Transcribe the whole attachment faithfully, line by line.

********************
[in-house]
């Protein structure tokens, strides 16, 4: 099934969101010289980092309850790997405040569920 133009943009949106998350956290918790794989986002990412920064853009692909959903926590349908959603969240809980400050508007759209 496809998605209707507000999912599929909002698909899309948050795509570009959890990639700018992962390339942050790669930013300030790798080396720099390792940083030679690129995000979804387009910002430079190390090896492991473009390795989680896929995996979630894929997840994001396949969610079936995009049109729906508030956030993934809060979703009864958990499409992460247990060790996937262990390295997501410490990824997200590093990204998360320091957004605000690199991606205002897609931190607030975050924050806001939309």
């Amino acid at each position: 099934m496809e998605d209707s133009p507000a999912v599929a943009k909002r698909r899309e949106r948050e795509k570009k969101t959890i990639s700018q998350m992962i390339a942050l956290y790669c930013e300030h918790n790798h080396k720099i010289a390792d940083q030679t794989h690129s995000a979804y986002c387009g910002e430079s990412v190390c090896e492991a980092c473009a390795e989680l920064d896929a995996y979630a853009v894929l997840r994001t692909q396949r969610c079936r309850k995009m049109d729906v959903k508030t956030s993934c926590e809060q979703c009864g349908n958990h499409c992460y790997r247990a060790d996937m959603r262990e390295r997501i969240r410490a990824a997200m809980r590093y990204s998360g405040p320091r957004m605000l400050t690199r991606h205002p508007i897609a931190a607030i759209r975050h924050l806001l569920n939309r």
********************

[in-house]
């Protein structure tokens, strides 16, 4: 099934969101010289980092309850790997405040569920 133009943009949106998350956290918790794989986002990412920064853009692909959903926590349908959603969240809980400050508007759209 496809998605209707507000999912599929909002698909899309948050795509570009959890990639700018992962390339942050790669930013300030790798080396720099390792940083030679690129995000979804387009910002430079190390090896492991473009390795989680896929995996979630894929997840994001396949969610079936995009049109729906508030956030993934809060979703009864958990499409992460247990060790996937262990390295997501410490990824997200590093990204998360320091957004605000690199991606205002897609931190607030975050924050806001939309």
């Amino acid at each position: 099934m496809e998605d209707s133009p507000a999912v599929a943009k909002r698909r899309e949106r948050e795509k570009k969101t959890i990639s700018q998350m992962i390339a942050l956290y790669c930013e300030h918790n790798h080396k720099i010289a390792d940083q030679t794989h690129s995000a979804y986002c387009g910002e430079s990412v190390c090896e492991a980092c473009a390795e989680l920064d896929a995996y979630a853009v894929l997840r994001t692909q396949r969610c079936r309850k995009m049109d729906v959903k508030t956030s993934c926590e809060q979703c009864g349908n958990h499409c992460y790997r247990a060790d996937m959603r262990e390295r997501i969240r410490a990824a997200m809980r590093y990204s998360g405040p320091r957004m605000l400050t690199r991606h205002p508007i897609a931190a607030i759209r975050h924050l806001l569920n939309r």